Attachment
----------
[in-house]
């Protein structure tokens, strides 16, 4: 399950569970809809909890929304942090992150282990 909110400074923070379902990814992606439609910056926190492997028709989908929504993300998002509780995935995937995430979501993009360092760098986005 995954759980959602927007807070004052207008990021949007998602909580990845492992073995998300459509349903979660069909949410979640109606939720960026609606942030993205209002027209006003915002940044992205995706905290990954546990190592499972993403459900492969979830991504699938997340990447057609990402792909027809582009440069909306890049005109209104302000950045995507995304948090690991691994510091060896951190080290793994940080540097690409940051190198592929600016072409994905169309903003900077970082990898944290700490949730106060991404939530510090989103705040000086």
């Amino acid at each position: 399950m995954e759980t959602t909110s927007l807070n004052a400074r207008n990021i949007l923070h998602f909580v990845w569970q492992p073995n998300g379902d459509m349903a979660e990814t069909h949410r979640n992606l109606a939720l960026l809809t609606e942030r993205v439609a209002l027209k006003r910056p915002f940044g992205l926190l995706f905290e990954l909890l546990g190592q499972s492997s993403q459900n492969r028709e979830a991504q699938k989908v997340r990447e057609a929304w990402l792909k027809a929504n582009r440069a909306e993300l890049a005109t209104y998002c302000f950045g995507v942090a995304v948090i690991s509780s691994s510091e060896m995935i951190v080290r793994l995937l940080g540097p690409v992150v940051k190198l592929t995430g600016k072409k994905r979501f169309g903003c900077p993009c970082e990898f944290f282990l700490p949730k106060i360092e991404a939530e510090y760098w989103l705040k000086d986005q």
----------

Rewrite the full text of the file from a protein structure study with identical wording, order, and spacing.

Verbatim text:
[in-house]
């Protein structure tokens, strides 16, 4: 399950569970809809909890929304942090992150282990 909110400074923070379902990814992606439609910056926190492997028709989908929504993300998002509780995935995937995430979501993009360092760098986005 995954759980959602927007807070004052207008990021949007998602909580990845492992073995998300459509349903979660069909949410979640109606939720960026609606942030993205209002027209006003915002940044992205995706905290990954546990190592499972993403459900492969979830991504699938997340990447057609990402792909027809582009440069909306890049005109209104302000950045995507995304948090690991691994510091060896951190080290793994940080540097690409940051190198592929600016072409994905169309903003900077970082990898944290700490949730106060991404939530510090989103705040000086």
């Amino acid at each position: 399950m995954e759980t959602t909110s927007l807070n004052a400074r207008n990021i949007l923070h998602f909580v990845w569970q492992p073995n998300g379902d459509m349903a979660e990814t069909h949410r979640n992606l109606a939720l960026l809809t609606e942030r993205v439609a209002l027209k006003r910056p915002f940044g992205l926190l995706f905290e990954l909890l546990g190592q499972s492997s993403q459900n492969r028709e979830a991504q699938k989908v997340r990447e057609a929304w990402l792909k027809a929504n582009r440069a909306e993300l890049a005109t209104y998002c302000f950045g995507v942090a995304v948090i690991s509780s691994s510091e060896m995935i951190v080290r793994l995937l940080g540097p690409v992150v940051k190198l592929t995430g600016k072409k994905r979501f169309g903003c900077p993009c970082e990898f944290f282990l700490p949730k106060i360092e991404a939530e510090y760098w989103l705040k000086d986005q």